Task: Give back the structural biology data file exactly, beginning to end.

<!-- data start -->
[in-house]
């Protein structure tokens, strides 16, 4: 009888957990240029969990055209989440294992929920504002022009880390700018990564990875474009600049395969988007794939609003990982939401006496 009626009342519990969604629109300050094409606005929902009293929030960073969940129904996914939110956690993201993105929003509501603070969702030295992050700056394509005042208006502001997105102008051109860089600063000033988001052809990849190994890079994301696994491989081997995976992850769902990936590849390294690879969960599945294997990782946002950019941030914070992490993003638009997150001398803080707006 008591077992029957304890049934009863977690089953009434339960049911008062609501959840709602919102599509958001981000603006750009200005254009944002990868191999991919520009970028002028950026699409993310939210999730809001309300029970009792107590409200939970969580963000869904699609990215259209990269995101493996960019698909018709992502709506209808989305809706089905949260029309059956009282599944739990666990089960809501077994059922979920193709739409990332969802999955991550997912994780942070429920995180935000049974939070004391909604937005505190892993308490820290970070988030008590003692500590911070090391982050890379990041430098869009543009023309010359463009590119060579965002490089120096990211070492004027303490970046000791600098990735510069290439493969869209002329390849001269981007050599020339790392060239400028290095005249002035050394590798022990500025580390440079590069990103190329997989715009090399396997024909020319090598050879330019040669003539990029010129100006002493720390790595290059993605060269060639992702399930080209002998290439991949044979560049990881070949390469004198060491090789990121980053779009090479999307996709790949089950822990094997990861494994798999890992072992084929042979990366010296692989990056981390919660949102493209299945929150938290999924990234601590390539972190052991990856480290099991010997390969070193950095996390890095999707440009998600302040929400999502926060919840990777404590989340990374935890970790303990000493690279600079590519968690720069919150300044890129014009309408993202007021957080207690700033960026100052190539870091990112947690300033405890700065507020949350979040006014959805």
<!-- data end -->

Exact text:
[in-house]
């Protein structure tokens, strides 16, 4: 009888957990240029969990055209989440294992929920504002022009880390700018990564990875474009600049395969988007794939609003990982939401006496 009626009342519990969604629109300050094409606005929902009293929030960073969940129904996914939110956690993201993105929003509501603070969702030295992050700056394509005042208006502001997105102008051109860089600063000033988001052809990849190994890079994301696994491989081997995976992850769902990936590849390294690879969960599945294997990782946002950019941030914070992490993003638009997150001398803080707006 008591077992029957304890049934009863977690089953009434339960049911008062609501959840709602919102599509958001981000603006750009200005254009944002990868191999991919520009970028002028950026699409993310939210999730809001309300029970009792107590409200939970969580963000869904699609990215259209990269995101493996960019698909018709992502709506209808989305809706089905949260029309059956009282599944739990666990089960809501077994059922979920193709739409990332969802999955991550997912994780942070429920995180935000049974939070004391909604937005505190892993308490820290970070988030008590003692500590911070090391982050890379990041430098869009543009023309010359463009590119060579965002490089120096990211070492004027303490970046000791600098990735510069290439493969869209002329390849001269981007050599020339790392060239400028290095005249002035050394590798022990500025580390440079590069990103190329997989715009090399396997024909020319090598050879330019040669003539990029010129100006002493720390790595290059993605060269060639992702399930080209002998290439991949044979560049990881070949390469004198060491090789990121980053779009090479999307996709790949089950822990094997990861494994798999890992072992084929042979990366010296692989990056981390919660949102493209299945929150938290999924990234601590390539972190052991990856480290099991010997390969070193950095996390890095999707440009998600302040929400999502926060919840990777404590989340990374935890970790303990000493690279600079590519968690720069919150300044890129014009309408993202007021957080207690700033960026100052190539870091990112947690300033405890700065507020949350979040006014959805």